While I could manage a T-14 FLO tip with the 300 grain Scout, it did feel a little clunky, compared to the other tips.
My choice for going deeper in pools and runs of uniform depth was a 14.5 ft 270 grain Scientific Anglers Intermediate Skagit Lite, with a S5/S6/S7 3D light MOW or a 10 foot OPST 210 grain bucket tip.
Although the OPST tip has the same weight as 10 ft of T-11, it has the sink rate of T-14, i.e. 8-9 tips. The intermediate head sliced through wind, landed with surprisingly little splash and remained at depth throughout the swing.
On a trip to the Tongariro in August 2020, I caught many fish by using an intermediate head on runs and pools that had been unsuccessfully fished by me and other fishermen using floating heads, which demonstrates the importance of getting down deep enough in winter. The extra line stick provided by an intermediate head meant I could go 30 grains lighter than with the floating head.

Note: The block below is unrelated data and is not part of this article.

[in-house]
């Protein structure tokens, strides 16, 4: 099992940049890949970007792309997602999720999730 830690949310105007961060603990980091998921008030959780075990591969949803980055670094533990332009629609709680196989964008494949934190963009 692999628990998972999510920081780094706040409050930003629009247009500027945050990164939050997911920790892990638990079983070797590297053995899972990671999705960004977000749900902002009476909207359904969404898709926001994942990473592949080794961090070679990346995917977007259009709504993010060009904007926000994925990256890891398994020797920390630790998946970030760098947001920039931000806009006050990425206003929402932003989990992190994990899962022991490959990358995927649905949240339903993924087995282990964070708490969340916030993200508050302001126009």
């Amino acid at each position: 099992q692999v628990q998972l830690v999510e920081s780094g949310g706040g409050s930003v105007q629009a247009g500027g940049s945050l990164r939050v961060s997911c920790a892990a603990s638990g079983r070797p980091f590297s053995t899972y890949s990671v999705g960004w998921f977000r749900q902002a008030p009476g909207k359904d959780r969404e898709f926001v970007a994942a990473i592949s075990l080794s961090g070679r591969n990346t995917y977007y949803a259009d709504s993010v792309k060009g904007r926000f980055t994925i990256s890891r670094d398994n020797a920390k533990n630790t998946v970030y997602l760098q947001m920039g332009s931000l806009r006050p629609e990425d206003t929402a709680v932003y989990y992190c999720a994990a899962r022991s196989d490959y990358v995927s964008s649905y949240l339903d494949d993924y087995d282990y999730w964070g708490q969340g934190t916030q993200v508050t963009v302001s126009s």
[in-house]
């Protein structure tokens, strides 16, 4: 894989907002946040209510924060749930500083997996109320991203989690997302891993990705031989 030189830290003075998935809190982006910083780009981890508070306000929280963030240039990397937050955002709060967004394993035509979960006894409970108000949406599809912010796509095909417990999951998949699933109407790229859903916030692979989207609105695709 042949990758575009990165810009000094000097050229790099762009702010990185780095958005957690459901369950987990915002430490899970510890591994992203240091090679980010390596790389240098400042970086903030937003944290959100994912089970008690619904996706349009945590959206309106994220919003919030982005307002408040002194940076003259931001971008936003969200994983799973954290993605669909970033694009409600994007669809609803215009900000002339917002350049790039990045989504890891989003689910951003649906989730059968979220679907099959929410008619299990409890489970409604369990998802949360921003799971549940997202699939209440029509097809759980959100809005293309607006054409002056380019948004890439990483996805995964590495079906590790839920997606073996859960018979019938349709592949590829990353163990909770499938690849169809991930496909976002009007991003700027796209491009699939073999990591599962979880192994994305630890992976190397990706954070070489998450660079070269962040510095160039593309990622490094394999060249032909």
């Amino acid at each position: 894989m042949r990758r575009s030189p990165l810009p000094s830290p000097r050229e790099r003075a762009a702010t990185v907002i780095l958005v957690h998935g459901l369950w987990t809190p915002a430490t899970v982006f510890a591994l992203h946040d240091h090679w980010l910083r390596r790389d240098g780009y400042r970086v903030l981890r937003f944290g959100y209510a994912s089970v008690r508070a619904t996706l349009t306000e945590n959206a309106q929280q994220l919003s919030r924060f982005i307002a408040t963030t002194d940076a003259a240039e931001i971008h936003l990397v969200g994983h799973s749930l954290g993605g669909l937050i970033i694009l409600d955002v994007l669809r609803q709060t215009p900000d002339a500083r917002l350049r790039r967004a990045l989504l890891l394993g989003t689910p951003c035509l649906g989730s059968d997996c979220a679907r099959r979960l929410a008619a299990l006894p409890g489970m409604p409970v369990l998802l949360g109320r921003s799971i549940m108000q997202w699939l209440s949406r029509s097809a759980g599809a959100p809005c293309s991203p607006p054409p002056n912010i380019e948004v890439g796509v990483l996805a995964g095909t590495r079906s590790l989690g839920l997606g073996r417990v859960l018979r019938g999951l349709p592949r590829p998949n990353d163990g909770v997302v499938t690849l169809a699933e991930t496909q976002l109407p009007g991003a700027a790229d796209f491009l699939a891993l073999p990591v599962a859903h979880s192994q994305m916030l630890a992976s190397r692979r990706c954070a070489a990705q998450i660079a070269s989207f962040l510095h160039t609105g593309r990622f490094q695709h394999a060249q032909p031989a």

While I was not casting a lot further with the Skagit system than I could with a single hand rod, it was with a tiny fraction of the effort, and mending and line management at distance was a lot more effective. The two hander also handled longer lengths of level-T sink tip; and a longer rod, head and tips required less stripping when swinging, which is a significant benefit on larger rivers.
Winning head/tip combinations for the Trout Spey 4wt
The following is a list of the head and tip combinations that worked well for me on the 4wt Trout Spey.
All of the combinations were cast using a Sage Trout Spey 3/4/5 reel, which balances the rod perfectly, and 35 lb Scientific Anglers Flat Mono Absolute Shooting line.
Rio Scandi Body 325 (actual weight 315 grains)
This head is fun to cast and has great distance and presentation capability, even in a breeze. An excellent line for low flow and clear water in summer, and for estuaries when fish are near the surface.